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Permits, Food, Licensing
~ Puka whakaaetanga me ngā raihana kai

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Food Storage

Inspect supplies on arrival for damaged packaging, thawed frozen foods, insect or rodent damage or other contamination and the coldness of refrigerated foods. Ensure food is stored quickly and in the correct area.

Non-perishable foods such as cans, unopened bottles and dry foods are alright to be stored at room temperature in a cupboard or pantry. Packets are best in sealed, airtight containers with labels so that they last longer and pests cannot get at them. Dry goods storage should be dry, cool and well ventilated. It must be cleaned regularly as the rest of the premise and ensured to be pest free. Food should be stored above the floor to facilitate cleaning. Foods should be organised to ensure stock rotation. That is, first in, first out. Keep an eye on use-by dates. It is best to keep stocks to a minimum and buy fresh frequently.

Perishable foods such as meat, dairy foods, eggs, wet foods, vegetables and left-overs need to be kept in the fridge or freezer depending on the required storage time. They should also be covered and easy to identify. Raw foods should be stored below cooked foods and not touching or dripping on each other. Again stock rotation must be ensured and some foods will require date marking to ensure they are not left too long.

Time and Temperature

Fridges are required to ensure the food is stored at less than 4°c.
A walk in chiller for meat or fish should ensure the food is stored at less than 2°c.

Note my specific wording regarding temperatures. I don't just mean the fridge should be set to operate at less than 4°c, you must ensure that whatever the fridge is set at the actual food is at less than 4°c, by checking it with a mobile thermometer, not just checking the dial of the fridge. There is often a vast difference in temperatures throughout appliances, and the dial may not accurately represent what is actually going on at different places inside.

Readily perishable foods should not be kept in a fridge longer than about three days. Less perishable foods like vegetables will last longer, but their nutritional value and appeal will diminish. Fresh is always best, for appeal, wholesomeness and safety.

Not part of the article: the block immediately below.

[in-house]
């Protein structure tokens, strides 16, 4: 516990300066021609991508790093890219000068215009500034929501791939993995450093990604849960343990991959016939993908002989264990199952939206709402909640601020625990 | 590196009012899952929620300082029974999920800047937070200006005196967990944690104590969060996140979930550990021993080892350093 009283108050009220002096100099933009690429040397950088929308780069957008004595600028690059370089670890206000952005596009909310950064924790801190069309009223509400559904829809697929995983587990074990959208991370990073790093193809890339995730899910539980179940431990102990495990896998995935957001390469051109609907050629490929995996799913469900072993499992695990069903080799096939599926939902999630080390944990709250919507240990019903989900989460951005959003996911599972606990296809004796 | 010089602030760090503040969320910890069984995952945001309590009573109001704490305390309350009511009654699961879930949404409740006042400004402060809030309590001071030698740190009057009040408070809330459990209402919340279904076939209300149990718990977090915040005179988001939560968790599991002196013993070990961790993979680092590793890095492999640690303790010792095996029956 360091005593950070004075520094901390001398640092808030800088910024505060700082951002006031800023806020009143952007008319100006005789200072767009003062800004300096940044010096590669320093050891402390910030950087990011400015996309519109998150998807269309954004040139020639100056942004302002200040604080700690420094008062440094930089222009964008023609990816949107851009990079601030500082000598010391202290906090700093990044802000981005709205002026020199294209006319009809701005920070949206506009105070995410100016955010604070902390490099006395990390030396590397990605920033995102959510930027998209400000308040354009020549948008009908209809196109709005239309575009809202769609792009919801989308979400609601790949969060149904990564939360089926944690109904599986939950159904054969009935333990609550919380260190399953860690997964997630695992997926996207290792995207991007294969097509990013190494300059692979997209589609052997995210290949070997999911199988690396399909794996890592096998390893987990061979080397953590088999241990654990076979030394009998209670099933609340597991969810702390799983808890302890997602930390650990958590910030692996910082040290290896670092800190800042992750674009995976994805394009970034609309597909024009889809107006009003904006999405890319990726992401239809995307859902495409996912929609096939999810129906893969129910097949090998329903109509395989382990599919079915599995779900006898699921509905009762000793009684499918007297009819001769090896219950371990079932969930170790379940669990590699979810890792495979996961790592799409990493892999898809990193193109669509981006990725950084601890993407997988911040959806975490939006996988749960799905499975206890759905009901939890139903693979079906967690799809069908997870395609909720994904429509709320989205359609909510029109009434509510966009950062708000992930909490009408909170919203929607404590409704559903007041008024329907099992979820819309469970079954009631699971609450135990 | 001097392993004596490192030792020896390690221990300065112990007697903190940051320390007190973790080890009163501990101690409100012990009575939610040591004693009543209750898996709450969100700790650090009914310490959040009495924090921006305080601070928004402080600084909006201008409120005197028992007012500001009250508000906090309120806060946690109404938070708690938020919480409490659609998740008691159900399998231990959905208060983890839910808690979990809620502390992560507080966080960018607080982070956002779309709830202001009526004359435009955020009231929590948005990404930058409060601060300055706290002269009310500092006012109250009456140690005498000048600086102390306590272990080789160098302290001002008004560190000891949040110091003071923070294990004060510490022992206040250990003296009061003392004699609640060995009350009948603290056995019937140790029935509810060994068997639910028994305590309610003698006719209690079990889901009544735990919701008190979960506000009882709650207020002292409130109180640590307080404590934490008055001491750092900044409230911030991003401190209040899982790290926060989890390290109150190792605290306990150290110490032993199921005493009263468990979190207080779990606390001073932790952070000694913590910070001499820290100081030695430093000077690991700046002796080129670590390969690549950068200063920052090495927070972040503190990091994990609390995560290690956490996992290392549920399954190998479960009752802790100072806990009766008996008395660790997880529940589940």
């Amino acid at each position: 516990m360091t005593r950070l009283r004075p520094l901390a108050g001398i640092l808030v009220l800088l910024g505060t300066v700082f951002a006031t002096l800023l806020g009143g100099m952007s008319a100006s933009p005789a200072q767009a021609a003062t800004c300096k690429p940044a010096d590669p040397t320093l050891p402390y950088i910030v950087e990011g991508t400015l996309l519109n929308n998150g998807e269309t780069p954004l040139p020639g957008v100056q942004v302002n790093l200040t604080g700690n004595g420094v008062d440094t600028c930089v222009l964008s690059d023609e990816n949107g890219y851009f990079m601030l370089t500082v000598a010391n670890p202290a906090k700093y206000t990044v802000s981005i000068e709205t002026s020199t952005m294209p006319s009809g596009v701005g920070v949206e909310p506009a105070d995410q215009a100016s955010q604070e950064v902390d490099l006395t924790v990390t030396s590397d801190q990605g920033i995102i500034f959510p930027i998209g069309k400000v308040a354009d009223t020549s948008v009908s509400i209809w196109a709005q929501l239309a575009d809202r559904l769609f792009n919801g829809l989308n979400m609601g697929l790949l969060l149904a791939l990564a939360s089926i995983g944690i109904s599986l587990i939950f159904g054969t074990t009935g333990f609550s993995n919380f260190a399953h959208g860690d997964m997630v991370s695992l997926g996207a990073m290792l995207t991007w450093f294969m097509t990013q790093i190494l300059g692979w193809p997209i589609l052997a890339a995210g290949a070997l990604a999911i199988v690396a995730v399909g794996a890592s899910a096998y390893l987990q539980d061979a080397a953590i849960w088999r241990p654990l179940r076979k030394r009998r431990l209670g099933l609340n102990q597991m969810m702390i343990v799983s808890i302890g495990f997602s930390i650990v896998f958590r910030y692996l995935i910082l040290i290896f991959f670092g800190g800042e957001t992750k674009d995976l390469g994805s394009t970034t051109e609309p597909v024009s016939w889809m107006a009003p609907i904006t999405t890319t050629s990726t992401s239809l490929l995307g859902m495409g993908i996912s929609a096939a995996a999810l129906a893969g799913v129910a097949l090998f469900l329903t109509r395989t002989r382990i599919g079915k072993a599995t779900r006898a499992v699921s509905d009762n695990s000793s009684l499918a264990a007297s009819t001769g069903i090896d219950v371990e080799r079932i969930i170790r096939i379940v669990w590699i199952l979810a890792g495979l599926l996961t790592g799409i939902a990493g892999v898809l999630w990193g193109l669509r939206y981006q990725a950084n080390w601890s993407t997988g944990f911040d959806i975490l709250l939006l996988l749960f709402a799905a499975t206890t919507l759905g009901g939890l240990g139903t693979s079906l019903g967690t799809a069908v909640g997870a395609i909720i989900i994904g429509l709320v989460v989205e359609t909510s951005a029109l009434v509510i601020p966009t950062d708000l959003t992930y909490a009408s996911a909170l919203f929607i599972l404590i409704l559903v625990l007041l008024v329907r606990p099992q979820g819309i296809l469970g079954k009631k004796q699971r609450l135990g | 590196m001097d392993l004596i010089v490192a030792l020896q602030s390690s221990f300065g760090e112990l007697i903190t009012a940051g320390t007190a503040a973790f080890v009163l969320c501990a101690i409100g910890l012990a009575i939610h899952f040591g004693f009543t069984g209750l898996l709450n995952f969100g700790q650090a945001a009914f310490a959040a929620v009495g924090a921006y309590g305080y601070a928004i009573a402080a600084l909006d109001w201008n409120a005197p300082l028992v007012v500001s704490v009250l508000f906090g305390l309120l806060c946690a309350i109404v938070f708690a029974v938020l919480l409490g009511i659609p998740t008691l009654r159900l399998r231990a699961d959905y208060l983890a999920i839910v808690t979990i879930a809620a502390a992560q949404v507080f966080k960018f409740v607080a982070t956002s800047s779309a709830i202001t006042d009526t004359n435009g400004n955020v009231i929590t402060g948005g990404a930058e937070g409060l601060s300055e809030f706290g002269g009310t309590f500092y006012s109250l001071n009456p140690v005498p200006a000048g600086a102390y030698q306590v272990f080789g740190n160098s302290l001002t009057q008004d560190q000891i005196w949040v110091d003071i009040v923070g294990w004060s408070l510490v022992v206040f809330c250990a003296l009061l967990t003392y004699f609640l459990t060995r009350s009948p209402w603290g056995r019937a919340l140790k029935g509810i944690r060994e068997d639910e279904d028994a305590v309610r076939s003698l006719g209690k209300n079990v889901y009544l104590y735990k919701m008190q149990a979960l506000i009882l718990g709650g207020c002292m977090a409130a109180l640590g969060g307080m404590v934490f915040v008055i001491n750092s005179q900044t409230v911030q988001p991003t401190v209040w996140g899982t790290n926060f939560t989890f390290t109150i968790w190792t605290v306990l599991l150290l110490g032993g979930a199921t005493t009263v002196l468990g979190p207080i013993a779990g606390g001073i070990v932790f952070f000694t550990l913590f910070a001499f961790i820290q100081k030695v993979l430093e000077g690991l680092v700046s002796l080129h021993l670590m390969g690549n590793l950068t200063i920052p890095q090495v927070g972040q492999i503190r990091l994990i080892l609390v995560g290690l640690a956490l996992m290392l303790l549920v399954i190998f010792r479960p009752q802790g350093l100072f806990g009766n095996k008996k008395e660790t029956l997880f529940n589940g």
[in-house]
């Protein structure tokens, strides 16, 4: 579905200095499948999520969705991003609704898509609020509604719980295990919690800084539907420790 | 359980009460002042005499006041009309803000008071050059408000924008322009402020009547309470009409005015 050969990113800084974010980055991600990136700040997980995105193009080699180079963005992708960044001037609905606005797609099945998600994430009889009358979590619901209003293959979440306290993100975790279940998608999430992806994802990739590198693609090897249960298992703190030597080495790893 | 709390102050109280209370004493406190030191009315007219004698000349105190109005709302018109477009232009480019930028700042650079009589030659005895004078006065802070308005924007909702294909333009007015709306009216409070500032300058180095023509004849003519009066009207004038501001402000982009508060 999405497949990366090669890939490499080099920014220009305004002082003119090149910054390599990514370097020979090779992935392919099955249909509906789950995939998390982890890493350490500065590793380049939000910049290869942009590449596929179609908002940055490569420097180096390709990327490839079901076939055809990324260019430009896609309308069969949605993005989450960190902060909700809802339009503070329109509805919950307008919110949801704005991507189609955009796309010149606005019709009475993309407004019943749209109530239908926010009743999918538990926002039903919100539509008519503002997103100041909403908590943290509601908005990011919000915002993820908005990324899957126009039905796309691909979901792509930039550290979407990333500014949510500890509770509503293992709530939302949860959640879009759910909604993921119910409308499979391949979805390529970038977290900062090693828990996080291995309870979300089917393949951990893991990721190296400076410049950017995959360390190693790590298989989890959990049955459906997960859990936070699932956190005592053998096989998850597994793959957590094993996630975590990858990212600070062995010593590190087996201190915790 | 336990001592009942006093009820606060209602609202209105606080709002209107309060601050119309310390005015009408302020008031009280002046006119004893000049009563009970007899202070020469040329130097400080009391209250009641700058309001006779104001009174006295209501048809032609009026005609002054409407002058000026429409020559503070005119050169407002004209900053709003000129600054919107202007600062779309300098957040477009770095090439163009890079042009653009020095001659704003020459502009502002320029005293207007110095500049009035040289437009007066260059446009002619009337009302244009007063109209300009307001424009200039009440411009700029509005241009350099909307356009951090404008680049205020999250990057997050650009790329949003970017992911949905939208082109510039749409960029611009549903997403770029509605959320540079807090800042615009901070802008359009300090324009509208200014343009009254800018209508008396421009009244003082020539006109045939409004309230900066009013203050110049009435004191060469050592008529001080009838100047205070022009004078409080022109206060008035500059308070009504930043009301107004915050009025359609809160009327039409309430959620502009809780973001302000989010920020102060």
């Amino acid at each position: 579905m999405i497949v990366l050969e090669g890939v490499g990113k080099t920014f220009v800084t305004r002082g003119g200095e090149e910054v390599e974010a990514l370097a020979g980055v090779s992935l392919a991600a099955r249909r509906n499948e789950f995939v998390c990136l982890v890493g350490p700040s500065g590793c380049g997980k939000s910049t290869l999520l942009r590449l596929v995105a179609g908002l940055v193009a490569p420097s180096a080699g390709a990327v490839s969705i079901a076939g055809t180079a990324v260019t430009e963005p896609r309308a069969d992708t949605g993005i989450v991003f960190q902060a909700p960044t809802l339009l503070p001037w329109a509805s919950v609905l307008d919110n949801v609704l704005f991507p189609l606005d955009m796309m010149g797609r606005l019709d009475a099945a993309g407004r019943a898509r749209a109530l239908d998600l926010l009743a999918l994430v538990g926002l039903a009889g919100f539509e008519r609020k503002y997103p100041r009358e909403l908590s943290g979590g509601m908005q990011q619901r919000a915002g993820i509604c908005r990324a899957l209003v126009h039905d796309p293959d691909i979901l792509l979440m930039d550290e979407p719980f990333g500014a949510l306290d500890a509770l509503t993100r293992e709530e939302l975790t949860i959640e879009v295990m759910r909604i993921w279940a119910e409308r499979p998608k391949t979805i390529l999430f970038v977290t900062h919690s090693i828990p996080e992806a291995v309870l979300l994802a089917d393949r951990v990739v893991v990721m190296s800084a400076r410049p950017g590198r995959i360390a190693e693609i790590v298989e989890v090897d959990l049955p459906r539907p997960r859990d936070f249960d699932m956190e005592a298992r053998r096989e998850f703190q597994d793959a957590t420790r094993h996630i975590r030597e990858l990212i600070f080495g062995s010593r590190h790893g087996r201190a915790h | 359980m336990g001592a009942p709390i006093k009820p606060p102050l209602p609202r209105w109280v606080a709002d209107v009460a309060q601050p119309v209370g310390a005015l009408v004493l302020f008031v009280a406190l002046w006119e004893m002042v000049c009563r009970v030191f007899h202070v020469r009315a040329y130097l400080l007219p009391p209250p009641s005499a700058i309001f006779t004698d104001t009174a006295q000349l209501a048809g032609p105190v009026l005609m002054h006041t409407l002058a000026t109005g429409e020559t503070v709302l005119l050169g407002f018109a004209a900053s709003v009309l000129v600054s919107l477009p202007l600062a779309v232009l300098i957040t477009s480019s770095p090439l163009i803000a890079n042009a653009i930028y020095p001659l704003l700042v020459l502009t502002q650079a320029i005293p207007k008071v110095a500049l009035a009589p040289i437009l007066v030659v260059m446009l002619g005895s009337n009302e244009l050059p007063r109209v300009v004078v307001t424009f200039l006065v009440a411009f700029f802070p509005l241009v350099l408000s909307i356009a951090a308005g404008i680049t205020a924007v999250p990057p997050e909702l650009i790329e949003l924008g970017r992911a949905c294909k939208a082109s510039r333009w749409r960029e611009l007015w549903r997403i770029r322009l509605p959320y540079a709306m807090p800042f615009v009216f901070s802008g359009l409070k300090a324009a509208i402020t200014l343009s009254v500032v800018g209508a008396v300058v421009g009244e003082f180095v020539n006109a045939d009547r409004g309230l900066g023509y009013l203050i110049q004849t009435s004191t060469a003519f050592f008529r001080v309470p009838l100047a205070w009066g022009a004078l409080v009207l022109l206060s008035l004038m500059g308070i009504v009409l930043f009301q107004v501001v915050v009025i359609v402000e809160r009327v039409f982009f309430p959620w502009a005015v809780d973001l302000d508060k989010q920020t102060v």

If protected from freezer burn by wrapping they should last much longer in a properly used freezer.

Freezers must ensure the food is at less than -18°c. Just because it is frozen solid does not mean it is safely stored. At -18°c no bacteria can continue to multiply, thus you have a longer storage time. But they will not all be killed by freezing. If your freezer is not cold enough, even though the food is 'frozen', bacteria can still multiply and render the food unsafe to be eaten.

Make sure the freezer or fridge aren't overloaded. There must always be room for free-flow air to circulate to maintain the temperature. Overloading and too much frost will mean the appliance is struggling to do its job and probably costing you lots more in your power bill to do so.

Fridges and freezers should be commercial appliances. A commercial premise puts too much strain on a domestic appliance for it to do its job well.

In between hot and cold

Minimising the time in between hot and cold is essential to avoid bacteria that survived the cook stage by sporulating to begin multiplying again and possibly making toxins in the food.

In transferring heated food to cool storage, once removed from the heat, leave the food (covered lightly to prevent contamination) at room temperature for no longer than ½ to one hour before putting it in the fridge or freezer. If you leave this stage too long, bacteria in the food can begin to multiply and make the food unsafe to eat, either due to bacterial load or toxins produced in the food.

To increase the speed of food cooling down either slice it straight away or divide it into flat trays so that more of it is exposed to room temperature to cool it faster. Slicker pad styled stirrers can also cool food quickly. Trays can also be sat in iced water or on crushed ice to cool the contents quickly. Whatever you do, minimise the time in between hot and cold. Obviously, you also mustn't put hot food into fridges or freezers too soon as then the whole appliance is heated up and all the food is at risk. Once you can no longer see steam rising from the food is the best way to tell it's time.

Temperatures should be recorded to show the ongoing picture of safe food storage (and display -see later). These records should be monitored to ensure appropriate measures are taken immediately if something goes wrong.

For instance, if there has been a power cut and food in freezers has thawed out, must it be thrown out? Can it be sold or used as fresh? Or can it be cooked and made safe that way? The action taken must match the risk.

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